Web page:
Wednesday, 15 October 2014

Life Drawing October 2014

Green pen, continuous line

Last night was the second life drawing session with my new set up. It felt nice and relaxed as I had a better idea how it would all work having got the first session out the way and it was great to see a couple of faces back again from the old group. The new space works well for us and is warm and inviting.

Pen, continuous line

Pen, continuous line

Pen, continuous line

I really enjoyed my drawing last night, I felt quite relaxed and didn't worry about how the drawings would turn out. Unusually for me I worked quite small, almost fitting whole figures on a page! Usually I like to work very large and end up taping multiple sheets of paper together but last night I was quite content to work on a smaller scale.

Pen, continuous line on tea stained paper

Pen, continuous line on tea stained paper

Pen, continuous line on coloured paper

As usual I worked almost exclusively in pen but I tried to use some different coloured pens and different coloured papers to see how that affected the drawings. I like the neutral coloured paper but, particularly with the more simple line drawings, I do like the contrast of black ink on white paper.

Red pen, continuous line

Green pen, continuous line

Pen, continuous line

We had some really interesting poses from our model for this session, lots of twists and unusual angles which are a challenge to draw but make even quite simple poses exciting. Particularly in the longer poses I found I was struggling to get the proportions and details right so I stopped trying to and did some fast continuous line sketches. I tried to not think too much about what I was drawing but just to let my eyes tell my hands where to go without interference from my concious mind. I like these drawings because although the proportion still isn't quite right the drawings give a real feel of the pose, more so I find than a more considered drawing because it is a very direct response whereas the more time you spend on a drawing the more time there is for other things to creep in.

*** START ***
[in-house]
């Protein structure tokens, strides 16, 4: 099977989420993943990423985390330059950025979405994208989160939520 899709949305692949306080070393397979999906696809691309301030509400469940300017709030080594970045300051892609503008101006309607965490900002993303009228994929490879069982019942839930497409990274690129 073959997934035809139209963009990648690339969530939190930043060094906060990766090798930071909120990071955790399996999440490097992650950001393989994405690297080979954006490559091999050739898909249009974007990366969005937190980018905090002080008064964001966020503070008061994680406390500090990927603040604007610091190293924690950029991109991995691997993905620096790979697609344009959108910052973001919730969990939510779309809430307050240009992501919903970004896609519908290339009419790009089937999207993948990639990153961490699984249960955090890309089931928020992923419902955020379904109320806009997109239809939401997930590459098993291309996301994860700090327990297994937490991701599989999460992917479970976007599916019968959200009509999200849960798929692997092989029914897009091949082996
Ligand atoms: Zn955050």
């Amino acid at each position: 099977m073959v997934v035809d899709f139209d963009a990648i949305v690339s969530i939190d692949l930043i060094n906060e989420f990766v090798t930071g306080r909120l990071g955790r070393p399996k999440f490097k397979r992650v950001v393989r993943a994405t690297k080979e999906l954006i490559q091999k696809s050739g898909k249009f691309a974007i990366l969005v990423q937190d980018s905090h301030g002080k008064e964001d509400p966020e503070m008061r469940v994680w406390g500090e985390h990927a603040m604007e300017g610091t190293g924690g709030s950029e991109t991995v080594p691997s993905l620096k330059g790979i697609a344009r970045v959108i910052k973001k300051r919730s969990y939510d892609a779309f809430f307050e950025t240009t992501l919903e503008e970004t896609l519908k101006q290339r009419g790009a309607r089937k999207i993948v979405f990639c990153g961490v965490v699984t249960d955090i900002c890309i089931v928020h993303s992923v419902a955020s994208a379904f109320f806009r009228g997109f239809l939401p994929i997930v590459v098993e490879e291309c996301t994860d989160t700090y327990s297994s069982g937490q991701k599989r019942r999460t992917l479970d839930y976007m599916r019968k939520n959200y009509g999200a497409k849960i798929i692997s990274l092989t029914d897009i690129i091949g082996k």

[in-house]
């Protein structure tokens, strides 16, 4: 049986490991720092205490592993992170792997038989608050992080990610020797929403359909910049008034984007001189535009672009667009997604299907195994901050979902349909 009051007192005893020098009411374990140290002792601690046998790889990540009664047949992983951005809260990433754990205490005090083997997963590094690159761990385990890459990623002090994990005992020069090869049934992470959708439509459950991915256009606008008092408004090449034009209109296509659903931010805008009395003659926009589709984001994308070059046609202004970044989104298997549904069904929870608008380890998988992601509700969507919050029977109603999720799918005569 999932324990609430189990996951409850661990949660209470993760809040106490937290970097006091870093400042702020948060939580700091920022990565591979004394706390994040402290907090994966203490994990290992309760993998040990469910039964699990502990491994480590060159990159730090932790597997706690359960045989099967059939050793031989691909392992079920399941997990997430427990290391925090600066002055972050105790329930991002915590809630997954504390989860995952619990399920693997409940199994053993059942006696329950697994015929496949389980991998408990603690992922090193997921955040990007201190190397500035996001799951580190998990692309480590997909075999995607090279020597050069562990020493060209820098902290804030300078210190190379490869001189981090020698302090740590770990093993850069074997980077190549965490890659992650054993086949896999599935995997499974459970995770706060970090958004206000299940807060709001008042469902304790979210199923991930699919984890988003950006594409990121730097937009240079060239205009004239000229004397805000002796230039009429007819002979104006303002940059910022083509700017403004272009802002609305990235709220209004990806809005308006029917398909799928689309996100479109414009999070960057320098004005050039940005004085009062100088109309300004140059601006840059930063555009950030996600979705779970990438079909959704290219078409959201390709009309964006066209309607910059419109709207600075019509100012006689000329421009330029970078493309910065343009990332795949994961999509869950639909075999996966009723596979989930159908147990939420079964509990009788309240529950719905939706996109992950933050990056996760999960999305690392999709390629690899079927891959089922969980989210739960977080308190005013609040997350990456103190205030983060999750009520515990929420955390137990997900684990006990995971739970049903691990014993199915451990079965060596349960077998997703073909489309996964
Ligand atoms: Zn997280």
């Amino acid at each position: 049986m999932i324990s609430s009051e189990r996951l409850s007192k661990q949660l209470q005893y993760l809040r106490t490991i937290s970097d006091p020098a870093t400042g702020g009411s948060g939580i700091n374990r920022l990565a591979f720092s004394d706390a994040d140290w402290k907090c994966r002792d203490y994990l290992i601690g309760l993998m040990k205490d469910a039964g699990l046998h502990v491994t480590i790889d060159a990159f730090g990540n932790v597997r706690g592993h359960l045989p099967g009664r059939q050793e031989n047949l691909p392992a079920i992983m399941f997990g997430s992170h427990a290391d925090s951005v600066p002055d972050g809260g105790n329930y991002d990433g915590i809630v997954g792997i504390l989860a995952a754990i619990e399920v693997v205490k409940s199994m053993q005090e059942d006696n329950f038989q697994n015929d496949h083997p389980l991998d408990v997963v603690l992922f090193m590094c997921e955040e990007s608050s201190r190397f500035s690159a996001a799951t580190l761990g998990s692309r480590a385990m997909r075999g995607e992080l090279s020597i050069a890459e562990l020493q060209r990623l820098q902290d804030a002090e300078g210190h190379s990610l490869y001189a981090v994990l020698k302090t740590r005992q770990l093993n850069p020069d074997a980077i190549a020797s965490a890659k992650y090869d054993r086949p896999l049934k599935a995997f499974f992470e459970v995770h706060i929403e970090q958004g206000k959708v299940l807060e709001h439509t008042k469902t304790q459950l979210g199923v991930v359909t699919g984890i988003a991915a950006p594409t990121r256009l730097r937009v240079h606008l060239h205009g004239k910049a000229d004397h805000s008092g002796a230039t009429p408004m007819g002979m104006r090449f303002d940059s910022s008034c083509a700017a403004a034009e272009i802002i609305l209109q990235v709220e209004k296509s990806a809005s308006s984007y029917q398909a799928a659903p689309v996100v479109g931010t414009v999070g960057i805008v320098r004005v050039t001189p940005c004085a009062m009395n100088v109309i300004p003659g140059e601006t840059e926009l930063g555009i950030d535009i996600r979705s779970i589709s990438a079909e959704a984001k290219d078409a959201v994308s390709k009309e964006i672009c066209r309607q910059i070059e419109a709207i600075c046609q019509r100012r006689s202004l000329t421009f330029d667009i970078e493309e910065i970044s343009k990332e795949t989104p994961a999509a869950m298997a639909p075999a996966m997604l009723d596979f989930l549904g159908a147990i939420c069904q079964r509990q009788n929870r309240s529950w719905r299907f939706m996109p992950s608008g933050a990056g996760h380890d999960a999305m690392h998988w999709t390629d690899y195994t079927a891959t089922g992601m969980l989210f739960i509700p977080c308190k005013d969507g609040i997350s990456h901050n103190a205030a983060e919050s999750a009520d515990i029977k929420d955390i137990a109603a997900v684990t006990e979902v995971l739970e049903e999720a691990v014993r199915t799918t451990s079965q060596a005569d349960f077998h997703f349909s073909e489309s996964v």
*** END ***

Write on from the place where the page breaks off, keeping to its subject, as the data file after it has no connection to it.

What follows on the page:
Pen, continuous line

Friday, 26 September 2014

One for Sorrow

One for Sorrow. Felt and embroidery, 2014

Wow, another week flown by. I seem to have been very busy this week and when I was thinking about it I thought I didn't have much to show for it but when I started looking at my photographs from the week I realised I did have a few things. One of which is another finished magpie piece.

Ink and paint on paper

Felt and embroidery

I wrote last week about my ongoing magpie obsession and the drawings I had been working on. I also introduced a textile piece with the promise of more information to follow. Being a person of my word here is that information! Based on one of my inky drawings, this piece is nuno felted with machine and hand embroidery and needle felting.

Laying out the base fibres

Starting the magpie

Nuno felting essentially involves making felt through fabric, most usually fine fabrics are used and the fibres felt through the material. The main qualities of this type of felting are it's strength and lightness; because there is a stable fabric base it is possible to make a fine and lightweight felt (basically using fewer fibres) that is still strong. I used silk chiffon as my base fabric and built up a base of mixed sheep fibres and hand dyed silk fibres. I laid them out very finely in layers of alternating direction so that I would have a stable but still lightweight base for my magpie.